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December’s Winter Garden Update

29th November 2023

December in the garden!

The plums and apricot are finished and looking very smart again – fan trained against the walls. Our pruning and tying in tasks haven’t finished yet though – at the end of November and into December we start working on the roses in the gardens.

First batch to be tackled are the ramblers on the West and North walls of the garden – these are Rosa “Sanders White” a beautiful white rambling rose with small semi double flowers. It can grow to 25 ft so needs restraining every year as it makes its way up and over the walls! It is also quite spiky and our gauntlets are a necessity! Next on the North Wall is Rosa “Veilchenblau” an unusual purple/magenta colour which fades to a blue colour. It is not so vigorous and is virtually thornless so a respite after battling with Sanders White! If you are looking for a rose to grow on a North facing wall this may be your answer.

We then move onto the climbing rose in the Millenium Parterre – one of my personal favourites – Rosa “Compassion” which is a climbing hybrid tea. The flowers are a lovely apricot-tinted salmon pink and it flowers continuously throughout the summer and is in fact still blooming – it also has a lovely scent and works very well in flower arrangements being not too “pink”. This is pruned back to healthy shoots and tied into a fan shape along the South facing wall of the parterre.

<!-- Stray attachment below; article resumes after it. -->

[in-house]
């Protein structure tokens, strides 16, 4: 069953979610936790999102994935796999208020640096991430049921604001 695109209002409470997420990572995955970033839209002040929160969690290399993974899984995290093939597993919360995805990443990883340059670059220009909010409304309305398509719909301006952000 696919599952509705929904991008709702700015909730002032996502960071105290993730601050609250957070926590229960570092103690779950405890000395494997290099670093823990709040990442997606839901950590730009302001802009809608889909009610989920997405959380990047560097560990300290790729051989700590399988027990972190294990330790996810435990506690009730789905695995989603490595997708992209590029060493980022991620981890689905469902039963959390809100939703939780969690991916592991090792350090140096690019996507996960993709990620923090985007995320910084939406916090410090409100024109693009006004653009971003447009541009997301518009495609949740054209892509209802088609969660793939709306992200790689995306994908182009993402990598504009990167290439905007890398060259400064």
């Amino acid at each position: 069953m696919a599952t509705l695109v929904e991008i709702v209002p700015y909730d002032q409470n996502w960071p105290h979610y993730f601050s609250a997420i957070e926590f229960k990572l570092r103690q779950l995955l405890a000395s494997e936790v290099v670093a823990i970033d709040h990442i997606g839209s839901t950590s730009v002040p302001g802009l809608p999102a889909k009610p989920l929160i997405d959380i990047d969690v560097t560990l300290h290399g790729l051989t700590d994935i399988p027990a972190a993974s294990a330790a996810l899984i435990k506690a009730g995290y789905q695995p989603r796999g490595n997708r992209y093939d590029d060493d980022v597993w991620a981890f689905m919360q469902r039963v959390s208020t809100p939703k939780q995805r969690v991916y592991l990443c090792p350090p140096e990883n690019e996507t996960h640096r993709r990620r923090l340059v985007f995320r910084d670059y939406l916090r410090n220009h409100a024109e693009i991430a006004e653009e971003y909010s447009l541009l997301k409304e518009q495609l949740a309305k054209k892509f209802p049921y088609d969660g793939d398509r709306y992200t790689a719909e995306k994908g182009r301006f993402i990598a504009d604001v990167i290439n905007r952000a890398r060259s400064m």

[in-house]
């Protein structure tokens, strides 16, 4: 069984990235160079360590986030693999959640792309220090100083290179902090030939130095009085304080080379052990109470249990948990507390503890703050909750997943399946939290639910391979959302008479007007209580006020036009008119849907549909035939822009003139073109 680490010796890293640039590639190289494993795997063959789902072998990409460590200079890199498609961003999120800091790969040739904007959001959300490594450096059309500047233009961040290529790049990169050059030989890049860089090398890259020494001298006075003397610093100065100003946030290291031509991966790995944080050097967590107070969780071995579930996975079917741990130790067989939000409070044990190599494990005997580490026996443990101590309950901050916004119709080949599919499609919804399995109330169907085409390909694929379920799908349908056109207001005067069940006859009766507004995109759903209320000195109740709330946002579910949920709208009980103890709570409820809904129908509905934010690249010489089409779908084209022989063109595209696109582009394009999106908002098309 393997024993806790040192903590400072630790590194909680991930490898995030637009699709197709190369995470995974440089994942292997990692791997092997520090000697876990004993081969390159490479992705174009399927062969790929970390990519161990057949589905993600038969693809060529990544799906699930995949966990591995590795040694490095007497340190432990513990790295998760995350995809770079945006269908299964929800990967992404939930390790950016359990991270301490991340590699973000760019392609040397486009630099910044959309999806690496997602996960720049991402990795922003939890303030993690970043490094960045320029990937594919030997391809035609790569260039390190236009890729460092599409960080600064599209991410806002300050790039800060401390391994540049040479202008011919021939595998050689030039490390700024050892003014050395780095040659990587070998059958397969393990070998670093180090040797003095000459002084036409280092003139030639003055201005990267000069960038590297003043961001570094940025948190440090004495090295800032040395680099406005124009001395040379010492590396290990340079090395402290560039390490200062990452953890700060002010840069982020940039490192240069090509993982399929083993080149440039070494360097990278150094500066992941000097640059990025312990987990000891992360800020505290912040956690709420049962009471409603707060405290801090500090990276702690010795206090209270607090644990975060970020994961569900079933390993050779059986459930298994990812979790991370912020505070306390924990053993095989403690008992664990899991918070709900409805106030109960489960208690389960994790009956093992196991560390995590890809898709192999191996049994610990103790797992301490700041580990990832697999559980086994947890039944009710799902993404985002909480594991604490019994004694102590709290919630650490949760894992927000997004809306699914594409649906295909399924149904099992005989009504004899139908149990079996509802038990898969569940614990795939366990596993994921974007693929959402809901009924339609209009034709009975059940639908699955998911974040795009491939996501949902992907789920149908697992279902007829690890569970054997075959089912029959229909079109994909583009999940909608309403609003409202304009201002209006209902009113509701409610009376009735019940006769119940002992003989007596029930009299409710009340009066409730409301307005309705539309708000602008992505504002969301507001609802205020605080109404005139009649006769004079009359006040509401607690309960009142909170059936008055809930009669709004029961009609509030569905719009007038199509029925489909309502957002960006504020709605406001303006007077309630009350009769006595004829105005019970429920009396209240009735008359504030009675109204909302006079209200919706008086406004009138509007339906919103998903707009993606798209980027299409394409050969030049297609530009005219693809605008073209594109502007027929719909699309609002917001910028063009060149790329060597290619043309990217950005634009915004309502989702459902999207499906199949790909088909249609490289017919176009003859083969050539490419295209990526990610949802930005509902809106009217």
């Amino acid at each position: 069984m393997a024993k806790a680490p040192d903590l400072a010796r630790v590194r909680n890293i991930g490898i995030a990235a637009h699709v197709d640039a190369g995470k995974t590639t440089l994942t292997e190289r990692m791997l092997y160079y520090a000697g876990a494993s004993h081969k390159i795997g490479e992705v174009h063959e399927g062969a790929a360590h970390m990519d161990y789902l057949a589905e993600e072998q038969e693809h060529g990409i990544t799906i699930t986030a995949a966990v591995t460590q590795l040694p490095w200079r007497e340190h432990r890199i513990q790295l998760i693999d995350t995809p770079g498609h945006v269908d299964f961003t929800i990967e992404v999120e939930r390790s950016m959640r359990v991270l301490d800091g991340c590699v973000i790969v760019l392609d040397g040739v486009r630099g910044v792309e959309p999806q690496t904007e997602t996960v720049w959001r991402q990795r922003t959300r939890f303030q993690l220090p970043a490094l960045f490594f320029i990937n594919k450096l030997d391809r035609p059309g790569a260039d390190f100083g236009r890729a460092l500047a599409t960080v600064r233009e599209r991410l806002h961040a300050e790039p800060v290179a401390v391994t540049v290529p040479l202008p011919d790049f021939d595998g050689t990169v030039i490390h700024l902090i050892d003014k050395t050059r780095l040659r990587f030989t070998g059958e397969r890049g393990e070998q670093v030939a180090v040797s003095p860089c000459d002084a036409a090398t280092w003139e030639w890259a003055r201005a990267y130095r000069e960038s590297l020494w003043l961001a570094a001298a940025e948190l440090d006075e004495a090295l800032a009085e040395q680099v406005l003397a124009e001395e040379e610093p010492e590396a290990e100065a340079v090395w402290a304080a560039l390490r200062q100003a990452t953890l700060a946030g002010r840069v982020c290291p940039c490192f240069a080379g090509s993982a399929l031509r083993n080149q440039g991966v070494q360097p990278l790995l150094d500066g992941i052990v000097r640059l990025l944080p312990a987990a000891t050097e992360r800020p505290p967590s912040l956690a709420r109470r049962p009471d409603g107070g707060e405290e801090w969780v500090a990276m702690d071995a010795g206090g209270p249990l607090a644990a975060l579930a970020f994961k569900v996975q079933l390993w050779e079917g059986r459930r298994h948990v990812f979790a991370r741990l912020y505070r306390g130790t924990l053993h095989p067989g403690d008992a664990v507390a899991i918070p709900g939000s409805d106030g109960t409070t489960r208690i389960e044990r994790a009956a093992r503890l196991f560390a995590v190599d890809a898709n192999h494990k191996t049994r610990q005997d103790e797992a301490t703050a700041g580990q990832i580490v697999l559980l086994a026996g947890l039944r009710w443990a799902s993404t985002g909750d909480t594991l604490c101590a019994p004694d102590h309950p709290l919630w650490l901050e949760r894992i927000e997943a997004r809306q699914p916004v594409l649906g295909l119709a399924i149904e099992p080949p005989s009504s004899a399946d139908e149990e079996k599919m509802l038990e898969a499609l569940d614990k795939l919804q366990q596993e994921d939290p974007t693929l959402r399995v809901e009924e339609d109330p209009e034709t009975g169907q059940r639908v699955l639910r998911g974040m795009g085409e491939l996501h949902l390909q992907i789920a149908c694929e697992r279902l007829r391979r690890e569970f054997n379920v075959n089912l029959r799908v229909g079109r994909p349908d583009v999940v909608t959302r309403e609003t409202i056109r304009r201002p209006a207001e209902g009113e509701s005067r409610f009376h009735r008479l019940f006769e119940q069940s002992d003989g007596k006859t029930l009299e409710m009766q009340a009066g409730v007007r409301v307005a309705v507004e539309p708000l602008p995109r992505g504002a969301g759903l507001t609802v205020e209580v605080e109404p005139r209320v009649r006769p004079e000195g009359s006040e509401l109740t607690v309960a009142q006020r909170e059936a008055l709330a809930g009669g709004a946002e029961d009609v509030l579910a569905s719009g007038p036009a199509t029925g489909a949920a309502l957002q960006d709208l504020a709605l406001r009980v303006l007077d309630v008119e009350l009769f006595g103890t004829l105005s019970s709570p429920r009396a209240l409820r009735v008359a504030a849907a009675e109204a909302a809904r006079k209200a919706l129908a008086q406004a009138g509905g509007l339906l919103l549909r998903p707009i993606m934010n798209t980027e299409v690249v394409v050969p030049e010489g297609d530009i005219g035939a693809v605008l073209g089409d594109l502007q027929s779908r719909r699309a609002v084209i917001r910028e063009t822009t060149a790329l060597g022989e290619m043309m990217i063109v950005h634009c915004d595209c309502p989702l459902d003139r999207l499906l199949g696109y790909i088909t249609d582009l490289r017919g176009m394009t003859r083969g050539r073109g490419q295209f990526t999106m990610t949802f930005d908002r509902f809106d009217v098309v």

However, all these tasks fade into insignificance as December continues and our major task commences – the roses on the chains. We have two lines of roses stretching along the Spring and Summer borders – Rosa “Excelsa”, Rosa “Dorothy Perkins” and Rosa “American Pillar”. These ramblers form garlands of roses, date from the early 1930s and they are certainly of their time. All three varieties were extremely fashionable and traditional in American Gardens particularly – but not everyone loved them – Vita Sackville West wrote about “her old enemies” Dorothy Perkins and American Pillar – she felt they were too bright and garish and “crude”. Needless to say – they are particularly spiky and extremely feisty as we remove them to prune and retrain onto the chains – it is as if they know that they are not everyone’s favourite!

Hopefully our use of them alongside taller herbaceous perennials help to avert the eye from the “blaze of colour – a long startling streak – I blink on seeing it” that Vita disliked so much!

Once the ramblers and climbers are finished with – we move onto the relatively simple tasks of pruning the bush and hybrid tea roses and then finish up with a feed and mulch and let them sleep until next year!

Although a painful, cold and sometimes dangerous task – noses, cheeks and heads have all been damaged during rose season – the results in the summer are worth it and we hope that you visit then to see the roses at their best!